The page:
Staying in my own lane helps me find the beauty and gratitude for life right now even if it is not exactly the way I want it.
But wait since when is life exactly how we want it? ;)

I drive an old, rusty 99 white Lincoln aka the big white boat. Honestly I hate my car, especially when I see friends or family members who have nicer, cooler cars. But right now my car is paid off. 

And driving this piece of crap is what I have to do to get rid of that nasty college debt. 
The sacrifice now will pay off even more in the future when all my loans are gone.

Thankfully over the last 10ish years my driving (and merging) has gotten much better. I no longer break into cold sweats approaching the entrance ramp. And my counselor has to remind me less when we meet about staying in my own lane.

When I have hiccups or moments of insecurity, I try and catch myself and tell myself, "just stay in your own lane Patty. Just stay in YOUR lane."


What helps you stay in your own lane?



post signature

09 June 2017

7Qt on Confirmation interviews gone horribly wrong, birthdays, and summer reads

Its been awhile since linking up with Kelly and the gang, so keeping it fresh on this rainy Friday morning...


(one)

Part of my job consists overseeing Confirmation prep. Interviews were this week. I had two young ladies who couldn't tell me what happens in the sacrament and what person of the Trinity Confirmation has most to do with.


I have a great pastor who believes in not just pushing young people through to receive the sacraments, but it still can be so frustrating sometimes.
By the end of the day, I wanted to punch a hole in the dry wall in my office. Thankfully I did not.

(two)

Wednesday was my sister's birthday. She works in downtown Detroit, so I drove there and took her out to lunch. The older we get, I think the more we like and appreciate each other. She's been a big source of support for me over the last year, and definitely my voice of calm reassurance as I start dating...



She also gave me a gorgeous yellow, lace dress to wear next Friday to a fancy shmancy fundraiser for our local seminary. Thanks for being pregnant Annie, feel free to give me any other clothes! ;)


(three)

I got together with one of my friends and partner in crime in doing youth ministry. We always do our summer youth leadership camp together. And this year we are leading the teens through UnBound. It is type of healing and deliverance prayer ministry that walks people through five keys (Repentance & Faith, Forgiveness, Renunciation, Authority, and the Father's Blessing) as way to experience greater freedom in their life.

I am really excited for it:)


(four)

Been at the library a lot, returning and picking up news books to read.

Here is what I have read lately:

Born to Run -autobiography of Bruce Springsteen, I cried

A Mile Wide by Brandon Hatmaker

East of Eden by John Steinbeck

UnChristian: What a New Generation Really Thinks about Christianity...and why it matters


Any good books you've got going right now??


(five)

Over the 4th of July weekend, my Dad and I decided to go to the Upper Peninsula for a long weekend. We're staying at the hunting cabin he goes to with his buddies. We're talking limited bathing and no electricity. I am excited, mostly.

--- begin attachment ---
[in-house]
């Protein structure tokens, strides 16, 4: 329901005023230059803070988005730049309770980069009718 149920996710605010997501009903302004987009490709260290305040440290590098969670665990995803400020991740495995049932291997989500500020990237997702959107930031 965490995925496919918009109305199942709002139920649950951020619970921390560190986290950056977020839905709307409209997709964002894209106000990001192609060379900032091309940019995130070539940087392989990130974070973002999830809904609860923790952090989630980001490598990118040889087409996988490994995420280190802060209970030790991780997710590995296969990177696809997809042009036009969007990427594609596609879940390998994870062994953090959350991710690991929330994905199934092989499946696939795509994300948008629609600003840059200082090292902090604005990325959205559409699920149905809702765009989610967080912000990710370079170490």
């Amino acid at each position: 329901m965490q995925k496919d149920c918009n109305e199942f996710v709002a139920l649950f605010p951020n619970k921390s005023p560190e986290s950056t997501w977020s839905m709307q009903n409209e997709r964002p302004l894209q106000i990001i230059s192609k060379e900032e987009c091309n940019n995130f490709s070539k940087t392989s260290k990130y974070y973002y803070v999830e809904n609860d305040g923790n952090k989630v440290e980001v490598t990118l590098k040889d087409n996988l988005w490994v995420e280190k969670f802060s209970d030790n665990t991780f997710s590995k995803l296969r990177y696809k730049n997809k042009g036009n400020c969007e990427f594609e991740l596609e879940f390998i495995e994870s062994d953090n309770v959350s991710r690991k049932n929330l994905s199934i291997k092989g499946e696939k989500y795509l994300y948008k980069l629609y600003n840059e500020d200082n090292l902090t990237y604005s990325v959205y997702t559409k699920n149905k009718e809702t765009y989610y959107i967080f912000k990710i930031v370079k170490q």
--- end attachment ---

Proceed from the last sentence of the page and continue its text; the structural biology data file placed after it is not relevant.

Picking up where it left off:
This week we started talking menu idea's.


(six)

It is a really awesome time to be a Catholic in Detroit.

Our Archbishop just released an important document that is going to tangibly change the culture of southeast Michigan.

Like CYO sports being mandated to not have any sporting events on Sundays, and top priorities are evangelization and discipleship of players and coaches. Right!?

GO read it. I about killed my highlighter.


(seven)

My apartment is kinda gross right now. There is dust everywhere and the bathtub needs a good ol' fashioned scrubbing. Tomorrow afternoon is cleaning, lots and lots of cleaning.


Have a great weekend! :)







post signature

26 May 2017

3 Myths About Catholics & Divorce

Life doesn't always go the way we plan.

Sometimes our greatest dreams do not turn out the way we hoped.

Case in point, the title of this blog post. 

Going through a divorce and receiving an annulment have taught me more about myself, relationships, and life than I ever thought. Like x100.


Yes God hates divorce, but He does not hate divorced people.

I believe He can even use the ending of marriage to bring about a greater good. 
How? Because I see it playing out in my own life.


I hope my experience can be an encouragement to someone else who is on a similar journey.

READ THE REST HERE ...





post signature

24 May 2017

Prayer That Keeps Me Honest & Humble

Over Lent, I went on retreat for 5 days of silence. I equally loved and hated it.

One of the things that kept coming up for me was how controlling I can be with God in our relationship sometimes. It is such a normal reaction, attitude for me that I don't always see when I am doing it.

In life, I generally like to take charge and get stuff done. Less talking and more doing. It is constant struggle to not live in the mindless busy but stay rooted in silence.

Since my retreat, I have been ending my day in with a particular type of prayer. The kind where you have to face yourself and not avoid the uncomfortable stuff you'd rather ignore...which is helping me become a little more humble and honest with myself.



I am talking about The Examen Prayer

Approximately 500 years ago, Saint Ignatius of Loyola developed this daily way of praying that invited people to examine their daily lives so they could better serve God and be aware of His presence in their daily lives.